OEM software -- deal or deception?, Part 2

Dennis Faas's picture

Can OEM software be sold at ridiculously cheap prices? That was the question which Infopackets Reader Pete N. pondered last week:

" Dear Dennis,

My email box has been bombarded lately -- as I'm sure most of your readers have -- with solicitations for OEM Software (sans the box and manual) available at ridiculously cheap prices. The deal is very tempting, but can you tell me the pros and cons of buying and using this stuff? I find it hard to believe that the only difference [when purchasing OEM software] is that you don't get the manuals and boxes. Can you explain? "

After composing last week's article on the subject, I asked Infopackets Readers for their comments. Infopackets Reader John H. writes:

" I saw your article on extreme discount software, and have been getting mass emailings from one specific source, called 'CDCheap' at www.goodsoft.biz, and have been wondering about their reliability. I have gotten their ads for several months and the prices are extremely low ... I was interested in whether any of your other subscribers had any experiences in dealing with these guys and also if I would be in violation of the OEM agreement if using this software? Would I need to have my own agreement with Microsoft? How would the law apply in a case like this? "

The answer to John's questions were found after reading the following questions and comments sent in from Readers Graham W., Dan P., and Barb B. (respectively):

" I ordered 2 copies of Windows XP Pro from one of these advertisers about a year ago. After about a month, 1 CD arrived wrapped in brown paper and tied up with string and a stamp and return address which were written in non-English [Clue #1].

I patiently waited another month for the 2nd CD to arrive and then tried accessing the web site where I purchased by CDs. The site was no longer valid, [Clue #2] so I ... contacted the agent in the UK who deals with the payments -- I had to resort to fax as they wouldn't initially respond to my e-mails [Clue #3] -- and eventually I was put in touch with the vendor.

To cut a long story short, it took me months of many emails back and forth before the 2nd CD arrived. I was disappointed to find that although the cardboard sleeve and CD looks genuinely Microsoft, the 2nd CD has the same Installation Key as the 1st one I received [Clue #4], so I was no better off. I presumed from all this that I have been ripped off with pirate copies. "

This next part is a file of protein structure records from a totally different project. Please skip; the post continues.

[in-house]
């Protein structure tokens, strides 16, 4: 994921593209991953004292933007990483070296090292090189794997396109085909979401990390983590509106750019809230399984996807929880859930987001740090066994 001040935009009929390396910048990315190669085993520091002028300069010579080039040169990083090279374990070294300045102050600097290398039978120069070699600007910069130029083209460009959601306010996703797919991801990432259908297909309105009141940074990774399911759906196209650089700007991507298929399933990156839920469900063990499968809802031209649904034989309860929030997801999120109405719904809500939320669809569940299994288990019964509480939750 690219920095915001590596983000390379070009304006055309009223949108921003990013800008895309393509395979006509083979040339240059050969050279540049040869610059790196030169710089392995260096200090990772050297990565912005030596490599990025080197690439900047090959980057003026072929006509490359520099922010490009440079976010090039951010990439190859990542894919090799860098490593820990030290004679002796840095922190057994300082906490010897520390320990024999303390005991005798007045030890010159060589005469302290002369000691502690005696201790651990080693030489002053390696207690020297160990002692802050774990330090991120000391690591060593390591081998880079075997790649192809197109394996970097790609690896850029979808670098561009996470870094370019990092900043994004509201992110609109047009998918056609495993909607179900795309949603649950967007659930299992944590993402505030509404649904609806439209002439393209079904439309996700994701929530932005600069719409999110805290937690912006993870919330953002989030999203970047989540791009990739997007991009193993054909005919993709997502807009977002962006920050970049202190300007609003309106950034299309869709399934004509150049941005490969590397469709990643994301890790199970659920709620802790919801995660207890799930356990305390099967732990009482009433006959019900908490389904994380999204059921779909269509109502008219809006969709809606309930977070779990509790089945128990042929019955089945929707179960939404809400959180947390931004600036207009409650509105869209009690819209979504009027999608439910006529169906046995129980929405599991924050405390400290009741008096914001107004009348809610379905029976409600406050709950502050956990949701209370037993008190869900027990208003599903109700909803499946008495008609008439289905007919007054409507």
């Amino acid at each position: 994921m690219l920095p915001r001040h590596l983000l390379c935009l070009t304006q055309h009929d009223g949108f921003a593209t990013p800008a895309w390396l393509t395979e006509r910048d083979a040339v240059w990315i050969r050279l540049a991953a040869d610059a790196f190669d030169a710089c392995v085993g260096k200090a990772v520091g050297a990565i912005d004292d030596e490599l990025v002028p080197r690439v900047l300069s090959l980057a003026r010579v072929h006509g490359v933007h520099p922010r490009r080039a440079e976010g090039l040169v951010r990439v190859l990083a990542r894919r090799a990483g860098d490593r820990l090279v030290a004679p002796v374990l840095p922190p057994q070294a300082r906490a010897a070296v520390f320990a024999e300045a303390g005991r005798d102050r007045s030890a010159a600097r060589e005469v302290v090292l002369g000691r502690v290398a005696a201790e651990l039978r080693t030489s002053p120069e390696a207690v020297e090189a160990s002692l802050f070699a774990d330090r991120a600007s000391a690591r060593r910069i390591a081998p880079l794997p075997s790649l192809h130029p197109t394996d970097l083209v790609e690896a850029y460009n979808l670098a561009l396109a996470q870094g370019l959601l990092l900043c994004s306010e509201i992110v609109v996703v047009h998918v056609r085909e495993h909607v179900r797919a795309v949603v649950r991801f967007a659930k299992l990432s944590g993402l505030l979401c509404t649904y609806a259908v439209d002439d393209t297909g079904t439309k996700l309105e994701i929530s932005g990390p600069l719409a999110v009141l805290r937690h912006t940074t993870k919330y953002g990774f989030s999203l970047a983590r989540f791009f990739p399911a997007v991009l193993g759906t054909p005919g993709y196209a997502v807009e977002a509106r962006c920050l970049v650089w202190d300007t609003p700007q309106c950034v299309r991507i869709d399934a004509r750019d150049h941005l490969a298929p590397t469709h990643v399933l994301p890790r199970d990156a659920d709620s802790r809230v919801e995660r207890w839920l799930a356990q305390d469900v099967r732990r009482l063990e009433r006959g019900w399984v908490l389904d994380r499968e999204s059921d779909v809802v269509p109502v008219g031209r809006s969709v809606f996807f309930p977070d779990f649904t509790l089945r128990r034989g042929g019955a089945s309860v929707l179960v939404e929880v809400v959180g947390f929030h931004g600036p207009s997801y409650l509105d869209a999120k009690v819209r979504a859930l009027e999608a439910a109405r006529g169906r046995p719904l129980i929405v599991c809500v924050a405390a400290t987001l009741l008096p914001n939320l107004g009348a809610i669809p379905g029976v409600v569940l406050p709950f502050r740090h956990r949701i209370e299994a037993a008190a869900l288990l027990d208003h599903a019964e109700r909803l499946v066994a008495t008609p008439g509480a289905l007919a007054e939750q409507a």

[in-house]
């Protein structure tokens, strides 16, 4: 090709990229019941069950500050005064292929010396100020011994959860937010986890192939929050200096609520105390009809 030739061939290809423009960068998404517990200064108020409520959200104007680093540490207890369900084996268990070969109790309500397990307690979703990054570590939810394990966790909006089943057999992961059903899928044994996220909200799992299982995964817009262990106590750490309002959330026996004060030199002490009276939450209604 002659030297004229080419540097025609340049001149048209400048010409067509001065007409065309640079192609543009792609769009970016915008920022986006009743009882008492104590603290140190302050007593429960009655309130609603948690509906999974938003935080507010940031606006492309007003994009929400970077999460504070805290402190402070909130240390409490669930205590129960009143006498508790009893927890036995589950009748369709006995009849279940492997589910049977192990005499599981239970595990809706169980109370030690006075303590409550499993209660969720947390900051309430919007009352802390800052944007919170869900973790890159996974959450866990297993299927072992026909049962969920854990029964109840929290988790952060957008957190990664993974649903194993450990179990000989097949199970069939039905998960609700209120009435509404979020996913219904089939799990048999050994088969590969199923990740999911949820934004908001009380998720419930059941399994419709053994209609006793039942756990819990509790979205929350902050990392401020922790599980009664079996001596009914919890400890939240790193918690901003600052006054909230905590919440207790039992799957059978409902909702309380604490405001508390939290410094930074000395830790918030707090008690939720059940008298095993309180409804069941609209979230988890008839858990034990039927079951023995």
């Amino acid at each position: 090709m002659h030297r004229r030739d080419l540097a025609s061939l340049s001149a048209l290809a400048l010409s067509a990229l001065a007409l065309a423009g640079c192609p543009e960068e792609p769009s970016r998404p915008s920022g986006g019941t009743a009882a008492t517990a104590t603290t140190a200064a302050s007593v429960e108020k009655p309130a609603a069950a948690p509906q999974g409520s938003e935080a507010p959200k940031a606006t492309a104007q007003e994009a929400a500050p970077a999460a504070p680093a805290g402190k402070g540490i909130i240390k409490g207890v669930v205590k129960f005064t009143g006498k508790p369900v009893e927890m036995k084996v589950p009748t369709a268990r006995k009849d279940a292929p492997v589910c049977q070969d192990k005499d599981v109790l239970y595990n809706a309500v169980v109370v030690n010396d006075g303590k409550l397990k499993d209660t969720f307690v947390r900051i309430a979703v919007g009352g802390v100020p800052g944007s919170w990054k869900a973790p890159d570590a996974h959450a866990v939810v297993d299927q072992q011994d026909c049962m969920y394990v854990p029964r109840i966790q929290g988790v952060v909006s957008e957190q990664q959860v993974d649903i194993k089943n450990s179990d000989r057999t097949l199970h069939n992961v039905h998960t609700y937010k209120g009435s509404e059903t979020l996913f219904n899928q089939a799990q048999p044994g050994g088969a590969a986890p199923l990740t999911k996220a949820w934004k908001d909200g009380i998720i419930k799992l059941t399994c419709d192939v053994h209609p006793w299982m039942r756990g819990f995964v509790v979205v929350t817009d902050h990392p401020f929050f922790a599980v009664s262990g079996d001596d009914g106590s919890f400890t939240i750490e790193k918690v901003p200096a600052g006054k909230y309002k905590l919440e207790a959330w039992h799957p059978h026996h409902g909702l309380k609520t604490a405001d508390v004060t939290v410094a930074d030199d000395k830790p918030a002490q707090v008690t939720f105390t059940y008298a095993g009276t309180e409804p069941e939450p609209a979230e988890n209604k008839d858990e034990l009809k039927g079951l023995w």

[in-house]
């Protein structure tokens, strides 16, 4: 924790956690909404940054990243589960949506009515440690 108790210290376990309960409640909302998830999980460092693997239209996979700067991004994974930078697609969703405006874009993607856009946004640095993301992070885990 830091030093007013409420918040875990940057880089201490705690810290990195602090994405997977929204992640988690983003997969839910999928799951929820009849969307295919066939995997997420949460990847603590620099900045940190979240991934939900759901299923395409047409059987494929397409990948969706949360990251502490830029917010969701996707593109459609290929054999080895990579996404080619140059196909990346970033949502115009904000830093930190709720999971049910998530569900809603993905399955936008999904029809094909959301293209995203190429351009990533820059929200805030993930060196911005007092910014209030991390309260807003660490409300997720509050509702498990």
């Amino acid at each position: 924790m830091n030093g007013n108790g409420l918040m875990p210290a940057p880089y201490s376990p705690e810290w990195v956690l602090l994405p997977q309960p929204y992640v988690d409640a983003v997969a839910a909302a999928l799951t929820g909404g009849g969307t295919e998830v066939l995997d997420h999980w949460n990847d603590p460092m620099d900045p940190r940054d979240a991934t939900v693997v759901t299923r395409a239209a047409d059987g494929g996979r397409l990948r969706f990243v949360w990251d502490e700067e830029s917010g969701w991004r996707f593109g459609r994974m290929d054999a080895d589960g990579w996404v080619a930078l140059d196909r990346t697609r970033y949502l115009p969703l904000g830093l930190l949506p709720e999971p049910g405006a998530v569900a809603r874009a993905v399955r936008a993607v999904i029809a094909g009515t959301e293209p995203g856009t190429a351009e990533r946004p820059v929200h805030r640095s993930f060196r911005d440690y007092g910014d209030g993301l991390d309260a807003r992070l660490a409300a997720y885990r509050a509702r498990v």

Dan P. continues the conversation with:

" I recently fell for this and found that my credit card company denied the charge because it originated in Russia. Luckily they (my credit card company) called me immediately to verify the charge. Unusual? I thought so."

And, Barb B. asks:

" Just read your review on OEM software 'specials' on the Internet. I have been shopping online for copies of Windows XP, and it seems most of what I find turns out to be OEM. Question: is it possible that you wouldn't be able to get all of the updates for it from Microsoft or that it wouldn't work with your existing computer? "

My response:

Absolutely. As I have previously discussed, Microsoft has developed a special software protection scheme which makes it difficult to register a pirated copy of Windows XP. If you buy a pirated copy of XP, you may end up with an O/S that is not updatable... and eventually exploited by hackers.

Mike M. from Tennessee made an interesting point about 'the fine print':

" If you read the fine print from these web sites that are supposedly selling OEM software, note that some will claim that the software will be 'recognized as backup software only.' In other words, you can NOT register this software even though it will install and run on your computer. I've also seen sites advise that you have to go to them to get any updates, service packs, etc. This basically tells me that this software is neither recognized nor authorized for sale by the manufacturer. It is a another case of caveat emptor. "

Side note: 'Caveat emptor' means, "The axiom or principle in commerce that the buyer alone is responsible for assessing the quality of a purchase before buying." (Source: Dictionary.com).

Oddly enough I received 2 spam emails from the Russian company "goodsoft.biz" (AKA "CDCheap") over the weekend. After looking over their site, there was one thing that caught my eye at the very bottom of the page, which states:

" CDCheap, Inc. disclaims any proprietary interest in copyrights, trademarks and names other than its own. "

Interesting. I may not understand too much about law, but I think that basically says that they don't care about pirating the software that they sell. Nonetheless, I forwarded these unsolicited emails to abuse@microsoft.com and piracy@microsoft.com.

I suggest you do the same.

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